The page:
Indian Journal of Pain

ORIGINAL ARTICLE
Year
: 2020  |  Volume : 34  |  Issue : 1  |  Page : 15--21

Biomarkers of chronic nonspecific pain syndrome: A cross-sectional hospital-based pilot study


Deepak Goel1, Shobit Garg2, Malini Srivastav3, Saloni Gupta4, Ashneet Kaur4,  
1 Department of Neurology, Swami Rama Himalayan University, Dehradun, Uttarakhand, India
2 Department of Psychiatry, S. G. R. R. University, Dehradun, Uttarakhand, India
3 Department of Psychology, Swami Ram Himalayan University, Dehradun, Uttarakhand, India
4 Department of Psychology, Max Super Specialty Hospital, Dehradun, Uttarakhand, India

Correspondence Address:
Dr. Deepak Goel
Department of Neurology, Swami Ram Himalayan University, Dehradun - 248 001, Uttarakhand
India

Abstract

Background: More than 50 million American have chronic pain and 41% of them have poor response to the treatment. One large survey on Chronic Pain “Pain in Europe” reported it as 12%–30% in the European countries and 19.3% in a study from west India. Objective: We aimed to look for bio-psycho-social biomarkers for chronic nonspecific pain. Methods: Patients of chronic non-specific pain syndrome (CNPS) defined as “patients presenting with multiple site pain or widespread body pain for more than three days per week for more than 3 months duration without any specific medical, neurological, orthopedic or rheumatologic cause”. All patients were subjected to clinical severity scale (visual analogue score), chronic pain related quality of life (QOL) score (ranges from 0 (Bed ridden stage) to 10 (normal functioning). Then patients were subjected for complete Hemogram, serum ferritin level, serum vitamin B12 level and Vitamin D level and psycho-social screening. Psycho-social assessment done by psychologists for psychometric analysis and tools for central sensitization inventory (CSI) to find out sensitization index, Pittsburg sleep quality index (PSQI) for sleep quality, Hospital anxiety and depression scale (HADS), and Somatic symptom scale – 8 (SSS – 8) to know somatization index. Results: Among 120 patients absolute deficiency of ferritin, vitamin B12 and Vitamin D was found in 51 (42.5%), 40 (33.3%) and 60 (50%) patients respectively. High sensitization index (CSI > 50) and high somatization index (SSS-8 of > 12) was found in 22 (17.5%) and 27 (23.3%) patients respectively. Patients with low ferritin had better outcome. Conclusion: This bio-psycho-social model for chronic pain will help the clinicians and patients for better understanding of the problem and better prediction for outcome.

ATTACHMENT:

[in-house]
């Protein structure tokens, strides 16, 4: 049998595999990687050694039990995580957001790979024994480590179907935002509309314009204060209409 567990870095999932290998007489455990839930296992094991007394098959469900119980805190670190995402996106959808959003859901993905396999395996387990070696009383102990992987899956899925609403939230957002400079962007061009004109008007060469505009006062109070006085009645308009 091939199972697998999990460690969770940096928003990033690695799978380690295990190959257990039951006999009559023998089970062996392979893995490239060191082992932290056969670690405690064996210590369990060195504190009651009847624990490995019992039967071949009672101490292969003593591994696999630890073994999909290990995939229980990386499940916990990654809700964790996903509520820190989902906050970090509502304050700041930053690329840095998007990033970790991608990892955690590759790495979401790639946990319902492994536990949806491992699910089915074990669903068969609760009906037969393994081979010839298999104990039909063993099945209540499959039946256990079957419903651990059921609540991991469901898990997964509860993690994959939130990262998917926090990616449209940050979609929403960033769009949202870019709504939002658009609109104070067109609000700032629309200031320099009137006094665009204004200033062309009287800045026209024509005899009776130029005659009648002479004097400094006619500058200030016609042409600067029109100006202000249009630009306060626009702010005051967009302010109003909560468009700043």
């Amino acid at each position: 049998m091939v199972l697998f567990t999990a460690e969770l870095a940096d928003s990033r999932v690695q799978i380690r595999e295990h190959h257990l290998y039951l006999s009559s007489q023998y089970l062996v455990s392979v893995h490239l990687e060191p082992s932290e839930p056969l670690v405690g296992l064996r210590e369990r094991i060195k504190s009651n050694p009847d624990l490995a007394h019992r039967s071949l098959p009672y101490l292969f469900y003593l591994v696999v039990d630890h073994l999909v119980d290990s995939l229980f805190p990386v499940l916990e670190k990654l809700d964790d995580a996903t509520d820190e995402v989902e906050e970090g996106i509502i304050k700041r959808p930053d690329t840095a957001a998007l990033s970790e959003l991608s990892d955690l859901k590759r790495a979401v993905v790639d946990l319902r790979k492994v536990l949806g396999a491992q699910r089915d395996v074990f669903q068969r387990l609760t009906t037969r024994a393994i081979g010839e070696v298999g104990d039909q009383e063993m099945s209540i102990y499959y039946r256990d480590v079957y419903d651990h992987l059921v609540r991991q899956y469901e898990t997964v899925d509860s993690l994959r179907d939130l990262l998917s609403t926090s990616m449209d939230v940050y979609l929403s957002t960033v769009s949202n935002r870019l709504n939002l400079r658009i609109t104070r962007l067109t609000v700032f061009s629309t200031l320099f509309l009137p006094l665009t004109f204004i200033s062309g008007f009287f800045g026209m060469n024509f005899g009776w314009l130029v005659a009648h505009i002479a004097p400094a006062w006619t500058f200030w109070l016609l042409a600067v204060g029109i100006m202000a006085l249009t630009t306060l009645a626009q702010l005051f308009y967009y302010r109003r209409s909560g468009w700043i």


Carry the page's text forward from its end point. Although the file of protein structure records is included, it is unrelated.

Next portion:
How to cite this article:
Goel D, Garg S, Srivastav M, Gupta S, Kaur A. Biomarkers of chronic nonspecific pain syndrome: A cross-sectional hospital-based pilot study.Indian J Pain 2020;34:15-21


How to cite this URL:
Goel D, Garg S, Srivastav M, Gupta S, Kaur A. Biomarkers of chronic nonspecific pain syndrome: A cross-sectional hospital-based pilot study. Indian J Pain [serial online] 2020 [cited 2020 May 31 ];34:15-21
Available from: http://www.indianjpain.org/text.asp?2020/34/1/15/282549


Full Text

 Introduction



According to one estimate, more than 50 million Americans have chronic pain and 41% of them have poor response to the treatment.[1] Chronic pain is the most common cause of long-term disability and is associated with reduced physical, psychological, and social well-being. The prevalence of chronic pain in primary setting ranges from 5% to 33% and opioids are prescribed to treat pain in up to 90% of patients in the absence of definitive therapeutic options.[2] One large survey on chronic pain “Pain in Europe” reported it as 12%–30% in the European countries.[3] Few Asian countries such as Japan, Thailand, Singapore, and Myanmar reported the prevalence of chronic pain to be 17.5%, 19.9%, 8.7%, and 5.9%, respectively.[4] A recent community-based study from Western India showed the prevalence of chronic pain as 19.3%.[5] Thus, it is evident that chronic pain syndrome is a significantly prevalent and costly problem in world today.[1],[2]

Broadly chronic noncancer pain includes (1) chronic neuropathic pain (neuropathies, neuralgia, complex regional pain syndromes, and central pain syndrome) and (2) chronic nociceptive pain.[6] Chronic neuropathic pain is a well-indentified entity by the clinicians but chronic nociceptive pain-related problems are not well defined. Various terminologies used for unexplained pain are chronic noncancer/nonmalignant pain,[1],[2] chronic nonspecific pain,[7] and chronic myofacial pain syndrome,[8] etc., Various explanatory phenotypes to describe pain beyond the expected time of tissue healing are central hypersensitization pain,[9] chronic fatigue syndrome (CFS),[10], and somatoform pain disorder.[11]

In clinical practice, most patients presenting with chronic pain are labeled under nonspecific etiology group, as no definitive medical diagnosis is possible in a large proportion. In one study of low back pain, 70% of patients were categorized under the heading of nonspecific back pain.[12] Another study showed that a large number of patients attending rheumatology clinics are found to have nonspecific musculoskeletal pain, and a multidimensional approach was recommended for the evaluation of these patients.[7]